• Diarrhea or vomiting
  • Drooling
  • Weakness
  • Disorientation or confusion
  • Collapse
  • Seizures
  • Breathing difficulties

🚨 If you suspect that your dog was exposed to blue-green algae, do not wait for your dog to show symptoms. Take them to the veterinarian as soon as possible.

How to avoid blue-green algae poisoning 

Unfortunately, you may not always be able to detect cyanobacteria. However, there are a few warning signs that you should definitely be on the lookout for if you’re deciding whether or not to get in the water. When in doubt, stay out.

Avoid lakes and ponds — If it’s over 75℉, opt for a dynamic body of water, such as a river or creek, over a stagnant lake or pond. Your local dog park might also have a doggie pool, or you can buy a kiddie pool to help Fido cool down. Just be sure to dump it out after each use to avoid cultivating cyanobacteria in your own backyard.

Keep an eye out for foamy, dirty water — Adopt the motto, “If it’s not crystal clear, get out of here.” Swimming water shouldn’t look like a frothy cappuccino or a Nickelodeon commercial.

Be aware of foul-smelling water — Beware of water that smells like rotten eggs, low tide, or a wastewater treatment plant. If your dog accidentally dove in dirty water, wash them off immediately and keep an eye out for any unusual symptoms.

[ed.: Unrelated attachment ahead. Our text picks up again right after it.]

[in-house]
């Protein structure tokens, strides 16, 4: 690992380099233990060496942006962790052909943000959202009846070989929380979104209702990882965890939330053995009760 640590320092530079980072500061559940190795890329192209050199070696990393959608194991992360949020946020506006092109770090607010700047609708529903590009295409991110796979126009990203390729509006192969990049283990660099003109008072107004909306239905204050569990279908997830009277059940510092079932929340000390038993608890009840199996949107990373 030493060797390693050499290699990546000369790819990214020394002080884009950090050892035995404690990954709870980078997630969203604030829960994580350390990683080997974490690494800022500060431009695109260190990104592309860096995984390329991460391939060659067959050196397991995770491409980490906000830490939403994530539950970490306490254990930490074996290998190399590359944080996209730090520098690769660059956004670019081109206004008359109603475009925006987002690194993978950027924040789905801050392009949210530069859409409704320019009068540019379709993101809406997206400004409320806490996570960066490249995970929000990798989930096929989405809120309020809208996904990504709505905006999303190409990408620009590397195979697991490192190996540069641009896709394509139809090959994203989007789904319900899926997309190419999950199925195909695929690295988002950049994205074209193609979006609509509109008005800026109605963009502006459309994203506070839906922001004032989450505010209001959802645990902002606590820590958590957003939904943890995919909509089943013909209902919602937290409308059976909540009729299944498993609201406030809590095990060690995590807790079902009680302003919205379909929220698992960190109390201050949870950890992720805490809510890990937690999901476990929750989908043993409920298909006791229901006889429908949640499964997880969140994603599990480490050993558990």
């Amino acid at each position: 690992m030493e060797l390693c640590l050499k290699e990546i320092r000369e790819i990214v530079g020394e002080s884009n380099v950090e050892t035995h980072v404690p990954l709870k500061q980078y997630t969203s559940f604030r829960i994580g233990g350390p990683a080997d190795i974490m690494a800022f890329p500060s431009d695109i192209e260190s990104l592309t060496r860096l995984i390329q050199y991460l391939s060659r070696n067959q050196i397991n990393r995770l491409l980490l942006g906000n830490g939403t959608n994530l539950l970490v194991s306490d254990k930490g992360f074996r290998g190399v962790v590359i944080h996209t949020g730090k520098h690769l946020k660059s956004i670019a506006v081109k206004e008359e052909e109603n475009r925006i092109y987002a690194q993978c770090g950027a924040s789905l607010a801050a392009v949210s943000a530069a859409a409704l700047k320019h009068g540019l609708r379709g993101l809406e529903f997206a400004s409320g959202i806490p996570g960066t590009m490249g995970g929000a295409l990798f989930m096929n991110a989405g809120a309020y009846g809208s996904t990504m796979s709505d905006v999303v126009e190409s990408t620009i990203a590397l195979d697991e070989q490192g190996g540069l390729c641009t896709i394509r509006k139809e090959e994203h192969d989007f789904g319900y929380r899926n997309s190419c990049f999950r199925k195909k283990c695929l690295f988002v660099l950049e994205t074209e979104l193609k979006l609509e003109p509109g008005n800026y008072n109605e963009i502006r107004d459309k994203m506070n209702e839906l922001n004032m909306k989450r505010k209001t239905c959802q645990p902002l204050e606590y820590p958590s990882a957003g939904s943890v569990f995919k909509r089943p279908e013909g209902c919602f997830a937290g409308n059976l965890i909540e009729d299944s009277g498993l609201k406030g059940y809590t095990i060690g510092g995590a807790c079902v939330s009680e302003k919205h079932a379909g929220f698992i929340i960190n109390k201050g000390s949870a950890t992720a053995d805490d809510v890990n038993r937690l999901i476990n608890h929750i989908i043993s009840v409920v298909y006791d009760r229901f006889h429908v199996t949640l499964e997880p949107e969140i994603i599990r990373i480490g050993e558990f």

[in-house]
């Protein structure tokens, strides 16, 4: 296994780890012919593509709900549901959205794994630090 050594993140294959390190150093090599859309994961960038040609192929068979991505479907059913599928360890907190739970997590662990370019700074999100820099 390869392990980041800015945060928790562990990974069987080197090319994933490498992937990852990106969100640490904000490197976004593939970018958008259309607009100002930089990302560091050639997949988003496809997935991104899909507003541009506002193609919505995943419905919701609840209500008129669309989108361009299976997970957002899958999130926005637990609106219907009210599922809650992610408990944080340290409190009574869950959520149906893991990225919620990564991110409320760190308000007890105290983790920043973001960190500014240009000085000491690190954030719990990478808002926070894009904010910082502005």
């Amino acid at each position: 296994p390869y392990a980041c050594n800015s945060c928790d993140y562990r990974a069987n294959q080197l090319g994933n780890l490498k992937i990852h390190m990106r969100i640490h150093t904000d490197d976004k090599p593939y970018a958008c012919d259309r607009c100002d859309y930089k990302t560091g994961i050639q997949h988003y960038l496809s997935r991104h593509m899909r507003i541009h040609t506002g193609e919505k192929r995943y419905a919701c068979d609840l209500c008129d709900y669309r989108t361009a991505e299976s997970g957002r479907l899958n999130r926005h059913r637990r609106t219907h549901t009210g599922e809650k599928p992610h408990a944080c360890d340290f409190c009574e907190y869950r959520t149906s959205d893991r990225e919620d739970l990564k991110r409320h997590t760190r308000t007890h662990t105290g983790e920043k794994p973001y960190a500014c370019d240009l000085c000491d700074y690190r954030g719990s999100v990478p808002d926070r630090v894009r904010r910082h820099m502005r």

While late summer and early fall is the prime time to take a swim, it’s important to be on the lookout for signs of blue-green algae to keep your dog safe. Make sure your dog stays out of stagnant water when the temperature is over 75℉. No matter the time of year, always avoid water that smells foul or has a slimy, green, red, or brown appearance.

Unfortunately, accidents do happen. If your dog got into contaminated water, wash them off and take them to the vet immediately if there’s a chance they ingested it or got it in their nose, eyes, mouth, or ears.

Frequently asked questions

What is blue-green algae?

Blue-green algae is actually cyanobacteria. These invisible bacteria are naturally present in every body of water. They don’t cause problems unless they quickly multiply, leading to HABS (harmful algal blooms). These blooms produce microcystins, which are toxic to people and pets.

How bad is blue-green algae for you?

Microcystins can cause a range of symptoms that affect the digestive, respiratory, and neurological systems in people and animals. If your dog experiences vomiting, diarrhea, difficulty breathing, or seizures after swimming or drinking out of an unclean water source, take them to the vet immediately.

Is it safe to swim in blue-green algae?

No. Blue-green algae is extremely dangerous to you and your dog. While you can’t always detect microcystins, be sure to use caution when swimming in any bodies of water. Always stay out of potentially hazardous water that looks green, brown or red, or smells foul.

Is blue-green algae toxic to dogs?

Yes. Blue-green algae or HABS can cause vomiting, diarrhea, seizures, or even death if not treated quickly.

What to do if my dog has been exposed to blue-green algae?

If you think your dog might’ve come into contact with contaminated water, wash them off immediately and take them to the veterinarian.